Trump’s reported exit from Paris climate deal signals end of the American Century

America’s time as leader of the free world is over. Now we’re the villain, thwarting the global effort to save humanity.

By exiting the Paris climate deal, President Donald Trump is handing over global leadership to Chinese President Xi Jinping, seen here with Trump at Mar-a-Lago in January. CREDIT: AP/Alex Brandon, File
By exiting the Paris climate deal, President Donald Trump is handing over global leadership to Chinese President Xi Jinping, seen here with Trump at Mar-a-Lago in January. CREDIT: AP/Alex Brandon, File

President Donald Trump’s stunning words and actions to our European allies this week — culminating in reports that he will exit the historic Paris climate agreement — signal the end of the American Century.

Rather than strive to maintain the United States’ position as the leader of the free world, a role we have assigned to ourselves for decades, Trump is content with America the villain — the greedy and myopic country that killed humanity’s last, best hope of avoiding catastrophic climate change. Also, by abandoning clean energy, which is the one new sector capable of actually creating millions of high wage American jobs, Trump is officially handing the economic reins over to Europe and China.

Samantha Power, former U.S. Ambassador to the United Nations in the Obama administration, echoed that sentiment on Twitter Wednesday morning.

“America is responsible, to herself as well as to history, for the world environment in which she lives,” wrote publisher Henry Luce in a famous February 17, 1941 Life magazine editorial, “The American Century.”

Luce was writing about America’s obligation to end its isolationism and enter World War II. But he had a broader purpose, to discuss a “fundamental issue which faces America as it faces no other nation,” an issue “deeper even than the immediate issue of war.”

That issue was whether America would assume the mantle of global leader. Luce explained that throughout our history, “this continent teemed with manifold projects and magnificent purposes. Above them all… was the triumphal purpose of freedom. It is in this spirit that all of us are called, each to his own measure of capacity, and each in the widest horizon of his vision, to create the first great American Century.”

In words that still ring true today, Luce described what would happen if America met the challenge and took a global leadership role — and what would happen if we retreated into isolationism:

If America meets it correctly, then, despite hosts of dangers and difficulties, we can look forward and move forward to a future worthy of men, with peace in our hearts. If we dodge the issue, we shall flounder for ten or 20 or 30 bitter years in a chartless and meaningless series of disasters.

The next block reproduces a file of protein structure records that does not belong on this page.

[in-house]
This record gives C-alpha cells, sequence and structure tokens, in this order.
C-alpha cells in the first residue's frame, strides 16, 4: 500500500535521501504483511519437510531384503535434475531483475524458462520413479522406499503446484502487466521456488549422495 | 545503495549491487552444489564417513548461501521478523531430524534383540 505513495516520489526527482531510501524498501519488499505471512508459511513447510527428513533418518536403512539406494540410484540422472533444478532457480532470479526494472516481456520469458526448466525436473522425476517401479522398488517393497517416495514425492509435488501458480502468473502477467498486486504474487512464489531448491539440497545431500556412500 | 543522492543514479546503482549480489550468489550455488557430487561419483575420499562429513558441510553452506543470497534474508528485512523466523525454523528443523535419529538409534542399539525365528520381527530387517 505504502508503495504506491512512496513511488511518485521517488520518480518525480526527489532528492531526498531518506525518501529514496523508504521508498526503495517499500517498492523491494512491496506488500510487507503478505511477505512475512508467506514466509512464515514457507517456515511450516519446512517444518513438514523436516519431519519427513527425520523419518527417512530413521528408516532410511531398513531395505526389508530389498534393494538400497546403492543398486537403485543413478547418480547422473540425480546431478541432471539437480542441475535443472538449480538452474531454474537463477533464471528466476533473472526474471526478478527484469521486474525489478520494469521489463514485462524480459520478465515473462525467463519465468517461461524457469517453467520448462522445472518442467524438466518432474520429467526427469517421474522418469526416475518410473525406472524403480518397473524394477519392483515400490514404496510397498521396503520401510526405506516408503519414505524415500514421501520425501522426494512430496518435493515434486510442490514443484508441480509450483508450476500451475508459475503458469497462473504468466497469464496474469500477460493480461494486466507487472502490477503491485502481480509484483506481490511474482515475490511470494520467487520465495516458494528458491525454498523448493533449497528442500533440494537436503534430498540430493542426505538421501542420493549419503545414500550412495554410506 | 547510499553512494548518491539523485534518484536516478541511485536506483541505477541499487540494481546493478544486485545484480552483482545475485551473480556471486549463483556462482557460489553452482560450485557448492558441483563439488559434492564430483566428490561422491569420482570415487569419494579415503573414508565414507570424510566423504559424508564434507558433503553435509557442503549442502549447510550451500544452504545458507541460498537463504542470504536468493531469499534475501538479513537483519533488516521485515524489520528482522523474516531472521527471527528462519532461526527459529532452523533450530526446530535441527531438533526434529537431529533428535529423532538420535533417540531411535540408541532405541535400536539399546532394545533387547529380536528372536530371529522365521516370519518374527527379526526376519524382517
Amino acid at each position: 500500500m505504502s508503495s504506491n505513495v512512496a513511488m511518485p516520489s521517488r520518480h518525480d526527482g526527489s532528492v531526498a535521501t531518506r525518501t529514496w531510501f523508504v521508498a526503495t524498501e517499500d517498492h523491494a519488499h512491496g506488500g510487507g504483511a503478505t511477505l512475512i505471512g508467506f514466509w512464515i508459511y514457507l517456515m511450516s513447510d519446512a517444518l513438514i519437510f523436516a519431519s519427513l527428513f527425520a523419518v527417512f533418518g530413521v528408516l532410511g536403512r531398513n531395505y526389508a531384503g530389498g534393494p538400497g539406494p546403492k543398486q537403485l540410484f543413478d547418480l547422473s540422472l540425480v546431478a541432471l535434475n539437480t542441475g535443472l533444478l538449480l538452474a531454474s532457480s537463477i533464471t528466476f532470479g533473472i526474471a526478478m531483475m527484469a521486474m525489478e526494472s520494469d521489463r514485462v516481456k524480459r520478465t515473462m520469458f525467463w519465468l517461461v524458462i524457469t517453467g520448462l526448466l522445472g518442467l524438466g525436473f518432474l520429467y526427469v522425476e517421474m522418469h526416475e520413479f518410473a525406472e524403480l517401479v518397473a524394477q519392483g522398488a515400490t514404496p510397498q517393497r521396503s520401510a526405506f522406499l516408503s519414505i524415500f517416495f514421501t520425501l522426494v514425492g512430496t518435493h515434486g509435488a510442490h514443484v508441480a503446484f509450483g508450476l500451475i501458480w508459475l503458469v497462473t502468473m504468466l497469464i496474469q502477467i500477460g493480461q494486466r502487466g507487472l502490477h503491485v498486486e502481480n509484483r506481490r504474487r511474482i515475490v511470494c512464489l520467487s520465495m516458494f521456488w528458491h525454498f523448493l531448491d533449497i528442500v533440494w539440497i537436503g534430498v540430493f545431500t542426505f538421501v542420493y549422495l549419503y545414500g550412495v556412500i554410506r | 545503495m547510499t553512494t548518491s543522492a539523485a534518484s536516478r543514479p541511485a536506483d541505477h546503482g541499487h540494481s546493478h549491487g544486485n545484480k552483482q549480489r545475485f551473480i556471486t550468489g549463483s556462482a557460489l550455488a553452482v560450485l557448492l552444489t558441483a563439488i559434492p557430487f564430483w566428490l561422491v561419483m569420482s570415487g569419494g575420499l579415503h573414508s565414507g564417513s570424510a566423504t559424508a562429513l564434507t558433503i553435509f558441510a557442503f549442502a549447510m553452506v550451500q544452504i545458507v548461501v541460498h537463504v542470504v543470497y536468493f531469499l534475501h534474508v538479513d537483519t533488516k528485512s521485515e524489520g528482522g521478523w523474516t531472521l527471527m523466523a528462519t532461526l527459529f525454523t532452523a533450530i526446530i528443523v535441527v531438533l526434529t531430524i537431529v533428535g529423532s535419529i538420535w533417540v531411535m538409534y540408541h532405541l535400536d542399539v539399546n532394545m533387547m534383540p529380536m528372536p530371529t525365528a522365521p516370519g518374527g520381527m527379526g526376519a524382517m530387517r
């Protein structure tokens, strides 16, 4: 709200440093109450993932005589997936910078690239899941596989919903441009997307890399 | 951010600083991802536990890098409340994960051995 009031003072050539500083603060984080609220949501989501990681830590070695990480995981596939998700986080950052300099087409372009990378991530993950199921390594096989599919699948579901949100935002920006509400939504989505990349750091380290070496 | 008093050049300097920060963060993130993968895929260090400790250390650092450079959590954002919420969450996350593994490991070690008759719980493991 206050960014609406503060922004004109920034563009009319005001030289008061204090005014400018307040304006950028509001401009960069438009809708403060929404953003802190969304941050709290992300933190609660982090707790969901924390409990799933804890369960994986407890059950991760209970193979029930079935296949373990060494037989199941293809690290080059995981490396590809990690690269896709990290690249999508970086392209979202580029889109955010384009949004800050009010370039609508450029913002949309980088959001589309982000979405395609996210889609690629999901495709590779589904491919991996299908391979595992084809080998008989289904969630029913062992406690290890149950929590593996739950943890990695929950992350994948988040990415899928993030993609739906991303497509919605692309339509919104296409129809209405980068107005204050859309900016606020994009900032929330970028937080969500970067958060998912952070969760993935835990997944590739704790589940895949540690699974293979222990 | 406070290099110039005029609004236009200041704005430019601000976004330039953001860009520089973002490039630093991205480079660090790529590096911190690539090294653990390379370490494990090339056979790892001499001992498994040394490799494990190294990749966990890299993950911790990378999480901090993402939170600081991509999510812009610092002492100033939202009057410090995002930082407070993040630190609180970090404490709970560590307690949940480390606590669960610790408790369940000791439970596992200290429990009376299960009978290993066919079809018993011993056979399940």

And so the U.S. finds itself at the same crossroads today. After a disastrous European trip in which Trump offended many world leaders, refused to endorse our commitment to defend our NATO allies, and persuaded Germany that we aren’t a reliable partner, a decision to exit the Paris climate deal would be the last straw, a blunder of historical import.

By torpedoing the unanimous agreement among more than 190 nations aimed at sparing humanity decades, if not centuries, of misery, Trump will destroy America’s “soft power,” our ability to achieve outcomes we desire in other global negotiations.

Trump will be destroying the global influence that was at the core of Luce’s definition of the American Century: “to accept wholeheartedly our duty and our opportunity as the most powerful and vital nation in the world and in consequence to exert upon the world the full impact of our influence, for such purposes as we see fit and by such means as we see fit.”

Ironically, by gutting domestic climate action and clean energy investment, Trump will also weaken the U.S. economically; other countries, particularly China, have indicated they intend to seize on the vast wealth and high paying jobs that come with leadership in clean energy and climate solutions, which will be a $50 trillion-plus market in the coming decades.

China has already announced its intention to be the economic leader and global hero on climate change. Indeed, one leading Australian financial columnist called Chinese President Xi Jinping’s speech at the World Economic Forum in Davos in January “the moment China’s president claimed global leadership on trade and climate in the vacuum of America’s advertised withdrawal.”

The official China Daily wrote in a commentary at the time, “ready or not, China has become the de facto world leader seeking to maintain an open global economy and battle climate change.” It called China “the one major power with a global outlook.”

Unless Trump is replaced in 2020 by a president committed to domestic and global climate action, he will have free reign to fully thwart the world’s last plausible realistic chance to avoid disaster. America, the richest country and biggest cumulative carbon polluter, will inevitably be blamed for the ever worsening weather extremes, sea level rise, ocean acidification, and climate conflicts here and abroad.

Luce truly described the future Trump is creating for us with remarkable prescience: “We shall flounder for 10 or 20 or 30 bitter years in a chartless and meaningless series of disasters.”